Once again we begin with the ominous opening conceived by YA writer and co-judge Alexander Gordon Smith (The Fury, the Furnace and Inventors series).

*****

“That’s the problem with authors, they’re always late!”

There was an awkward silence in the lecture hall. It was the opening day of the FLY Festival and we had a day off from school to listen to one of the most famous writers on the planet. Everybody was here… except for the author! I was sitting at the back, next to the doors, with my best friend Sam. The only person on stage was the festival organiser. She kept glancing at her watch and laughing nervously.

“I’m sure she will be here in a moment,” she said, the microphone squealing. “Perhaps we should go look for her. Um… You dear.”

She seemed to be looking right at me. I pointed to myself.

“Yes, you, right at the back. Would you be so kind?”

“Er…” I said. “You’d like me to look for the author?”

“Thank you,” she said. “She’s bound to be out there somewhere. Send her in!”

Everybody in the room was looking at me and my cheeks were on fire. I stood up, grabbed hold of Sam, and together we walked out of the lecture hall.

“Where on earth do we start looking?” said Sam.

I shrugged. I had no idea! The university was huge. There was no sign of her anywhere in the hallway, or on the path outside.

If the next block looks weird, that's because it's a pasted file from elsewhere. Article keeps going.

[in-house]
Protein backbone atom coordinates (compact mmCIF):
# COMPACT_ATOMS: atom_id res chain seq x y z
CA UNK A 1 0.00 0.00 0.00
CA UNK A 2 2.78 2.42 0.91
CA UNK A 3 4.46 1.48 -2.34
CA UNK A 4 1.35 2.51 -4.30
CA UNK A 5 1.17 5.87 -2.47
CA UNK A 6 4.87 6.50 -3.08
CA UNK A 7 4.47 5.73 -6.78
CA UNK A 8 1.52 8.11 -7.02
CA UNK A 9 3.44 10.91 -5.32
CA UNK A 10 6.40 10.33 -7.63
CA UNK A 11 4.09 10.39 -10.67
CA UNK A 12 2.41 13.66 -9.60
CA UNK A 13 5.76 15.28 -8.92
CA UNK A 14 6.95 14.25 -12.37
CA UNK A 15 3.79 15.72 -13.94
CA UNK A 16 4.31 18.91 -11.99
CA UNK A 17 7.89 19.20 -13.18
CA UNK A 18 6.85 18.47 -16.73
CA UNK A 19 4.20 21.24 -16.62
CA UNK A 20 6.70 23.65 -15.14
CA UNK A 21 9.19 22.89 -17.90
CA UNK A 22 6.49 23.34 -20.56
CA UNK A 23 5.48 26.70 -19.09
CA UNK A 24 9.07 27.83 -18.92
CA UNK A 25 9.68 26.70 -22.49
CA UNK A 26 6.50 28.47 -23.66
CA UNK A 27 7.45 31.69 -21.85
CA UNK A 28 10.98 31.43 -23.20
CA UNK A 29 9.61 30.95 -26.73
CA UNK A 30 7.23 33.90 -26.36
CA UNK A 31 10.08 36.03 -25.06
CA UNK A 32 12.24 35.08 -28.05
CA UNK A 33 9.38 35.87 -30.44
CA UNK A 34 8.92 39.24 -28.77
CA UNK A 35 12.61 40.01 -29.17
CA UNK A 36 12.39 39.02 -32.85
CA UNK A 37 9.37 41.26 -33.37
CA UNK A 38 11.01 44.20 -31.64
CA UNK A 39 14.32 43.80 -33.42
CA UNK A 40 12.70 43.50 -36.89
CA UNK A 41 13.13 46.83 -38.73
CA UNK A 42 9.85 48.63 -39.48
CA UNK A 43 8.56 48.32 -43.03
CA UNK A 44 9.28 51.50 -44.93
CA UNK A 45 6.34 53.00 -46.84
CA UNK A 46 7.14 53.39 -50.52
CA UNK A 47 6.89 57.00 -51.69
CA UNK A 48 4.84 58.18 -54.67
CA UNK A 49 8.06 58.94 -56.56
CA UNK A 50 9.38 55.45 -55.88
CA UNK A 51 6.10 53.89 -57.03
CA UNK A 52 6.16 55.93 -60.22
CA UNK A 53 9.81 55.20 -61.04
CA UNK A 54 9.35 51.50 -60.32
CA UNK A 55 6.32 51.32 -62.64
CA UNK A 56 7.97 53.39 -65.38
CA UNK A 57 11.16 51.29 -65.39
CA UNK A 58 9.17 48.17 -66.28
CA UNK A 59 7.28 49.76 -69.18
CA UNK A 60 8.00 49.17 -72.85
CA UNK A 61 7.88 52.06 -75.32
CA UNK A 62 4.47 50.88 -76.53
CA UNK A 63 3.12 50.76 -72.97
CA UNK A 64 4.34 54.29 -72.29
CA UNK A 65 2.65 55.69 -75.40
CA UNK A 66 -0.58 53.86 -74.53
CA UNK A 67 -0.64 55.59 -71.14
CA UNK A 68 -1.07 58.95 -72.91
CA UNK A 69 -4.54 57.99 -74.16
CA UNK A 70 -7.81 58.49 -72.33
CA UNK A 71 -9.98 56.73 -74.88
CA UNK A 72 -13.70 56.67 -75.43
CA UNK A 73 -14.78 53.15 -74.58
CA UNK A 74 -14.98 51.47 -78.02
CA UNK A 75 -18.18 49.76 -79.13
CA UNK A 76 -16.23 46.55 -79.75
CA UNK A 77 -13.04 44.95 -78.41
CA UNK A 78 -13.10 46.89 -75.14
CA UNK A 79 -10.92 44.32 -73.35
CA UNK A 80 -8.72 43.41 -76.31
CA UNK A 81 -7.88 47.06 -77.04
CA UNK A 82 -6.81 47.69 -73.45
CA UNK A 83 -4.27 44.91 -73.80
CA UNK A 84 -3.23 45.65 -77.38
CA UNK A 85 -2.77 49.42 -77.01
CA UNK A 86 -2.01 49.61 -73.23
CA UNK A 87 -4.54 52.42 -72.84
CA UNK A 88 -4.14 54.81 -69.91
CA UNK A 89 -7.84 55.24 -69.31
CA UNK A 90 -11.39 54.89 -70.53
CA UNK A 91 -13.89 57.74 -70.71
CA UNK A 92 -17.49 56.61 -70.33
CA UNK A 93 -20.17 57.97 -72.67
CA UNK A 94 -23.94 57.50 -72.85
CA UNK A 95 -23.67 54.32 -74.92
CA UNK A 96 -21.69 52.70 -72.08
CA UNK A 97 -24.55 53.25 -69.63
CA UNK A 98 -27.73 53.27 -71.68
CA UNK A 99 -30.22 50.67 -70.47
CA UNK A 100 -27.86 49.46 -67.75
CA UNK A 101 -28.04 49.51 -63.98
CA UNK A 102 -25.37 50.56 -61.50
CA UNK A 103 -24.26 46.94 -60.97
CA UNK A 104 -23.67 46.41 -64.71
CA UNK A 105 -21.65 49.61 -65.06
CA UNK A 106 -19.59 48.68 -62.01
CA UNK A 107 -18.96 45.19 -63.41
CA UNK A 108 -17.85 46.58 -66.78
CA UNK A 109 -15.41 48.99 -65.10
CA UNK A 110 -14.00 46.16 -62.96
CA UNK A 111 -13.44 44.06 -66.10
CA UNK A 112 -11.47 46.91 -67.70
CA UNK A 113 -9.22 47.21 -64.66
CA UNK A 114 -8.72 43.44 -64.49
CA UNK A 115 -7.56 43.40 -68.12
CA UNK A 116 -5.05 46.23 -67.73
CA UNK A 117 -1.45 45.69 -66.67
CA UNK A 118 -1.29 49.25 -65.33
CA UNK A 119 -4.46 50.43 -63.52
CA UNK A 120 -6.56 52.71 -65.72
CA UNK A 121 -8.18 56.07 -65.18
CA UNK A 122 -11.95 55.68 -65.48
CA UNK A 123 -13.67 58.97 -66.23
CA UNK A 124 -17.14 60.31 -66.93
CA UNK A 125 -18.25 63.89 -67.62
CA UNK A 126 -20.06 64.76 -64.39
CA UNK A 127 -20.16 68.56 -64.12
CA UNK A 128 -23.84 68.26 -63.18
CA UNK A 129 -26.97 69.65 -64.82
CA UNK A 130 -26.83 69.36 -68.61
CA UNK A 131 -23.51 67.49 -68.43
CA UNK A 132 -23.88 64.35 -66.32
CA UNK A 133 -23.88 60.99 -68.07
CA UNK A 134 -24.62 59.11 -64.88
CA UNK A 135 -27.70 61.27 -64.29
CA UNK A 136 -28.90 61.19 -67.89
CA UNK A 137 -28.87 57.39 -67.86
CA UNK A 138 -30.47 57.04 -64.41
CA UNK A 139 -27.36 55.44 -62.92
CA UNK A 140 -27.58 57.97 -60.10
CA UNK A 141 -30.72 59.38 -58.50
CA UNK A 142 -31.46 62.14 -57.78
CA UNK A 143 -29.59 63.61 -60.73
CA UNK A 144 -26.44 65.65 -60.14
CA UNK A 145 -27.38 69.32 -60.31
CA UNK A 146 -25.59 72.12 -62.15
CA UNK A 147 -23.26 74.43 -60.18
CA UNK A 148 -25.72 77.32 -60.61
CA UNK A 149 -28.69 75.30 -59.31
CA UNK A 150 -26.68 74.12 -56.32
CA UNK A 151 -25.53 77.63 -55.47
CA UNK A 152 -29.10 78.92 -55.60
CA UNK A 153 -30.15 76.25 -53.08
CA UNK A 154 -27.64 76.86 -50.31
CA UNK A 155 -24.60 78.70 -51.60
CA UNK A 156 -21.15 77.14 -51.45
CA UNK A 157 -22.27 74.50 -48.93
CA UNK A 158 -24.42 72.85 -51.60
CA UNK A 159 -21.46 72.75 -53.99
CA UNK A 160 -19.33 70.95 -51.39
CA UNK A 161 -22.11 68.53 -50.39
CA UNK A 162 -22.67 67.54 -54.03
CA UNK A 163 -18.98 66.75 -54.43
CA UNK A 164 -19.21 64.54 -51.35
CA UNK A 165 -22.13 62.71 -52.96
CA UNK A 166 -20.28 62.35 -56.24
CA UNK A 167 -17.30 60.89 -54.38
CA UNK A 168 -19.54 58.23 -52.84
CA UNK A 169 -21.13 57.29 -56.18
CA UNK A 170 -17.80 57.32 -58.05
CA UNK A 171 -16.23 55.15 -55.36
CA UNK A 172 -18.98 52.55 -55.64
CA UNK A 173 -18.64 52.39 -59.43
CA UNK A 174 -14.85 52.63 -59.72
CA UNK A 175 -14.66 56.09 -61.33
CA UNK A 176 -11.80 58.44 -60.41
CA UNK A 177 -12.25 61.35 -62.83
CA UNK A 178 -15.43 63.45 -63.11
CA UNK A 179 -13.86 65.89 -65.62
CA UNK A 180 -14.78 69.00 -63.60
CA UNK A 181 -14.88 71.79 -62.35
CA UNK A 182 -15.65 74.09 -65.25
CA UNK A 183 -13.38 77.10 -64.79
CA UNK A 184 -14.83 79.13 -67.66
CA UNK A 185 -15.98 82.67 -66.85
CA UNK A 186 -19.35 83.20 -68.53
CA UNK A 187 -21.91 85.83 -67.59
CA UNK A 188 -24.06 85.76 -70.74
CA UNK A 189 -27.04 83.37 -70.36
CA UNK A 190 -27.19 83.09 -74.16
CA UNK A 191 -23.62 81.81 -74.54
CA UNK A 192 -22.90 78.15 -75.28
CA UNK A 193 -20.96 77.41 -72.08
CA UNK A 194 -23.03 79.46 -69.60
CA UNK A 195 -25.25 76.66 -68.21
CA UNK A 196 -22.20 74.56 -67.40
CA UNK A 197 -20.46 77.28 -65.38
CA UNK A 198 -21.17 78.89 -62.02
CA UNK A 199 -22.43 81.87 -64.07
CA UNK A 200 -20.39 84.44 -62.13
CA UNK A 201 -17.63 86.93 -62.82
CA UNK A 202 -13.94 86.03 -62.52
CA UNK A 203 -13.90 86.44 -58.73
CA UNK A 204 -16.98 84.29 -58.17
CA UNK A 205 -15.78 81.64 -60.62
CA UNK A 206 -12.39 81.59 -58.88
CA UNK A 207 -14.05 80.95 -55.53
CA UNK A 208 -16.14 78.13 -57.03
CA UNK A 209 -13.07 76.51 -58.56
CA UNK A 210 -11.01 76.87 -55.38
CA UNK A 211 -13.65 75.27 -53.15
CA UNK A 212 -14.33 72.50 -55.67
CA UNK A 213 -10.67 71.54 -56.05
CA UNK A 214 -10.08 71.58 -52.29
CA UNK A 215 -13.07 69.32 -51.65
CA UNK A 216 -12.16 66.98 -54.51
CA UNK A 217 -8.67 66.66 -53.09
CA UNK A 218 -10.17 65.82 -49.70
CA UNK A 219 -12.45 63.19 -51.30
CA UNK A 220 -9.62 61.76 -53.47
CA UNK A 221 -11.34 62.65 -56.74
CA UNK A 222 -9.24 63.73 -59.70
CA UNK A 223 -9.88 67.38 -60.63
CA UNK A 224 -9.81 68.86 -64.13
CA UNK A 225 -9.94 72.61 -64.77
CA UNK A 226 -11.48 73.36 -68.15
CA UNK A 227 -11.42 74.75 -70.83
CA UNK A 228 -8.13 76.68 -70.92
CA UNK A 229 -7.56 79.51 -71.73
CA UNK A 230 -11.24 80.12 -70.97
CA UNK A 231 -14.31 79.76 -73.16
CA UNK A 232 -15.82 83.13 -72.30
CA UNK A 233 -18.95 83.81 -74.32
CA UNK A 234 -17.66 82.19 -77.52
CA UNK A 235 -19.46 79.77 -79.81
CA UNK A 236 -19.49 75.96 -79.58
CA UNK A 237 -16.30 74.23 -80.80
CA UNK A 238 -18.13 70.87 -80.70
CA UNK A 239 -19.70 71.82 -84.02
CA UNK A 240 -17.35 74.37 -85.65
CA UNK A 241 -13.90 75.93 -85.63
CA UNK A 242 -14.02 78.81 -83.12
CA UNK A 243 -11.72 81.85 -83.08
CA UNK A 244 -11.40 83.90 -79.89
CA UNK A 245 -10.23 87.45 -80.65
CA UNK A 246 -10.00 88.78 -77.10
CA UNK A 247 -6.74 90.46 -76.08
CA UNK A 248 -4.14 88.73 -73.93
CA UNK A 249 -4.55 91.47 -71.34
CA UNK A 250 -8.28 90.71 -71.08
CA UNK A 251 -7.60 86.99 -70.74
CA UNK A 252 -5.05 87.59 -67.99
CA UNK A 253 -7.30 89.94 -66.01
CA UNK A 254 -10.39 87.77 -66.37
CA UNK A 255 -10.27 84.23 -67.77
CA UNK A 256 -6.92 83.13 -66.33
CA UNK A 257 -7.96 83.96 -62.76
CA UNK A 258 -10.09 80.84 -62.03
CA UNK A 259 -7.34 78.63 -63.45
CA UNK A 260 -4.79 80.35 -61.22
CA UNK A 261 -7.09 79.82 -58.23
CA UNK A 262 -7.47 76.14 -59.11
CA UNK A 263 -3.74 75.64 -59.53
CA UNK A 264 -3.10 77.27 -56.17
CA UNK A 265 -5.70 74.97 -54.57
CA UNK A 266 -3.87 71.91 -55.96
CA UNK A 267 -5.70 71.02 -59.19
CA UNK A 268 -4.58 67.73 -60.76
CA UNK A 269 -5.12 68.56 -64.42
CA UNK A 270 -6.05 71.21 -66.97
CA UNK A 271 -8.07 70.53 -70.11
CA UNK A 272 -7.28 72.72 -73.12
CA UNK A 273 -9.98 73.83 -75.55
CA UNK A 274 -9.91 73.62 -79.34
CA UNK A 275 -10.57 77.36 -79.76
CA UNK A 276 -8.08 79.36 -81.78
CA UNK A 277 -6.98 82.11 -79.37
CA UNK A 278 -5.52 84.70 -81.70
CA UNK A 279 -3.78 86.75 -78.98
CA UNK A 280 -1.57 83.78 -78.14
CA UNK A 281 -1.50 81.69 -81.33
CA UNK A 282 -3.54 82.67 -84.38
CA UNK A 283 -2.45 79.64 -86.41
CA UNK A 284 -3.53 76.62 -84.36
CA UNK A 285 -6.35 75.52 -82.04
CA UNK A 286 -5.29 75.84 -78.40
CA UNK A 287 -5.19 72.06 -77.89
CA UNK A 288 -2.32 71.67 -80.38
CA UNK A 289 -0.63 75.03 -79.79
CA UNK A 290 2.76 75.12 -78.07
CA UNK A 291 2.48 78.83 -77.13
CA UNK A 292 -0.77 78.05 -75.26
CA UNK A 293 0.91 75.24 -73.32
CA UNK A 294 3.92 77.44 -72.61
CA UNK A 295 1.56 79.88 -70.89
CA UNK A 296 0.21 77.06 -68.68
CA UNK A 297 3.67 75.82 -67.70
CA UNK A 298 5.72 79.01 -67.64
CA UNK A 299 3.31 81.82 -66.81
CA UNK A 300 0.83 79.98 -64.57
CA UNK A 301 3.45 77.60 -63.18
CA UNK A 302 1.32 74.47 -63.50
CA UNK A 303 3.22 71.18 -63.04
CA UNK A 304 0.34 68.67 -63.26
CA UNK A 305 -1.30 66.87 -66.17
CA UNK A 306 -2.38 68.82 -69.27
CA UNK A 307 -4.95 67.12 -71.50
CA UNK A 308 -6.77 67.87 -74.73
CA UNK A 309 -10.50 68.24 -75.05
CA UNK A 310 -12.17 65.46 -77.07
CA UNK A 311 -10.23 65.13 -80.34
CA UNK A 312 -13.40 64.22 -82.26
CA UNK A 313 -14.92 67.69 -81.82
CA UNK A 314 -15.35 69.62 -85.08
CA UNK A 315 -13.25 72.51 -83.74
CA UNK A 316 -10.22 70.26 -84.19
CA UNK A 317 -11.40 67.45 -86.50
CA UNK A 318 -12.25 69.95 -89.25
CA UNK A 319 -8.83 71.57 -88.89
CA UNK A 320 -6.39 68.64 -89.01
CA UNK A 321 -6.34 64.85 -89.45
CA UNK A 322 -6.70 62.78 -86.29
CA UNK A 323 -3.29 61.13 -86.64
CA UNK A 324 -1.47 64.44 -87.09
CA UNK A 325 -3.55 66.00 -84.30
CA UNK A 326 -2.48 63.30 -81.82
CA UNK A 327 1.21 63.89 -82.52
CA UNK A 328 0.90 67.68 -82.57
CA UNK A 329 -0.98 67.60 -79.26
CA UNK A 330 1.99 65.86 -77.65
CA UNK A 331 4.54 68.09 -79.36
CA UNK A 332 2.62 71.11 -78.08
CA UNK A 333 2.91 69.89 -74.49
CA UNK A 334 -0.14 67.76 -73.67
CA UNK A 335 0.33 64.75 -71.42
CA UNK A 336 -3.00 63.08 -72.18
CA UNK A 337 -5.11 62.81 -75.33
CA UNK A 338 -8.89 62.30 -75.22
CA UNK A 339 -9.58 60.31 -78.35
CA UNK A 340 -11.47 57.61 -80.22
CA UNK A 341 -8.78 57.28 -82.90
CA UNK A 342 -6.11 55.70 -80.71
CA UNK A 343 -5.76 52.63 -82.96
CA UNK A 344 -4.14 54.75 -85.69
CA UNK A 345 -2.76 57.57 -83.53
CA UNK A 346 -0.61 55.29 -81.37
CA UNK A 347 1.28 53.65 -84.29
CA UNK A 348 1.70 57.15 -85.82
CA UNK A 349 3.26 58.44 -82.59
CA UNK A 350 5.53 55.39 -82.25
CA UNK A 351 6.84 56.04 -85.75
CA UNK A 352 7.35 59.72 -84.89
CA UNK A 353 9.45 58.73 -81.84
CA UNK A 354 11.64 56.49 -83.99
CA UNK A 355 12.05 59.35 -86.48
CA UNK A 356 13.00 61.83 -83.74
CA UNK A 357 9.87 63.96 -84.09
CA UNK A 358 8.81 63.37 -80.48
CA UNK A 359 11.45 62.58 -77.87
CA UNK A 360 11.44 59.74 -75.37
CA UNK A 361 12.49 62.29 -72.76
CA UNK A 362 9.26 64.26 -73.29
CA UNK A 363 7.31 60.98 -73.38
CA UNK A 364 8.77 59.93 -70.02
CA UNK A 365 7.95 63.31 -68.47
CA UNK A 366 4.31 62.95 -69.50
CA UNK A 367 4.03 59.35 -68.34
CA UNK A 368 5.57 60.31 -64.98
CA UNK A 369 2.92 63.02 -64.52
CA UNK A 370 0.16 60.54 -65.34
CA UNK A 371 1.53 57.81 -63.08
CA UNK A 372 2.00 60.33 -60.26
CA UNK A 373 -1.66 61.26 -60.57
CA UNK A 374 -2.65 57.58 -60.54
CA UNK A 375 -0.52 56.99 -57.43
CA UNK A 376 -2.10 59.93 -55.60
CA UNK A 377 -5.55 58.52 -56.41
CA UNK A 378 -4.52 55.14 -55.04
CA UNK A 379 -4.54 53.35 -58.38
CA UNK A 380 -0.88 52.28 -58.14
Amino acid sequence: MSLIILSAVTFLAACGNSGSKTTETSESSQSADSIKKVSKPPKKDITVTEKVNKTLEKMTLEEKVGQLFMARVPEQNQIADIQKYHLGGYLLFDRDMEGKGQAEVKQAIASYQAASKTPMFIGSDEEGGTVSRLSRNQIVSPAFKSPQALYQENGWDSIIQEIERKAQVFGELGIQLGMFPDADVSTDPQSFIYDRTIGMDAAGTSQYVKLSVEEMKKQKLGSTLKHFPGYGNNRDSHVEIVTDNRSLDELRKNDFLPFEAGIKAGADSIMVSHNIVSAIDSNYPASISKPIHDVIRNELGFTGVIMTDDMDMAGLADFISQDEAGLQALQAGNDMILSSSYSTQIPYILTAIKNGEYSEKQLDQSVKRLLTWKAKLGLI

“Let’s try there,” I said, pointing to a building across the road. “She might have taken a wrong turn.”

It was a strange looking place with LABORATORY written in big letters above the door.

There was a smaller notice underneath that said: ‘Keep out, dangerous experiments underway!’ The whole building seemed to be vibrating, and there was a strange smell in the air.

“Maybe we shouldn’t go in there,” said Sam.

I was about to agree when through the glass door we spotted the author! She crossed a hallway, looking very confused, and disappeared into a room.

“Come on!” I said.

And before Sam could argue, I opened the door and ran inside…

 

FIRST PLACE:  YEN-YEN LOKE (14) WYMONDHAM HIGH ACADEMY


“Millie!” Sam cried, mouth a spaghetti-hoop ‘O’ of astonishment, expression entirely composed of innocent distress. “Millie!” he repeated, unable to utter anything other than the two meaningless syllables which comprised my name (yes, I am a girl, don’t laugh).

Impulsively, I grabbed his arm and pulled him into the dank hallway before realising the cause of his pitiful exclamation – a giant, white dog, spotted murky brown as if sporting several enormous bruises, had curiously been lurking about behind and was frowning severely at me. Plainly the unfortunate creature had indulged in one too many fights. I sighed coolly.

“How much is that doggie in the window?” I sang in my most beguiling fashion, as the baffled animal cocked its large head to one side, gazing out of the glass door at which I was tentatively pointing. After slowly brandishing a single, crumbly, mouth-wateringly chocolate-y cookie (my last one…) as if it were an ancient dagger rather than my would-be mid-morning snack, I hurled the treat across the length of the room. Quite literally barking-mad, our spotty dog followed.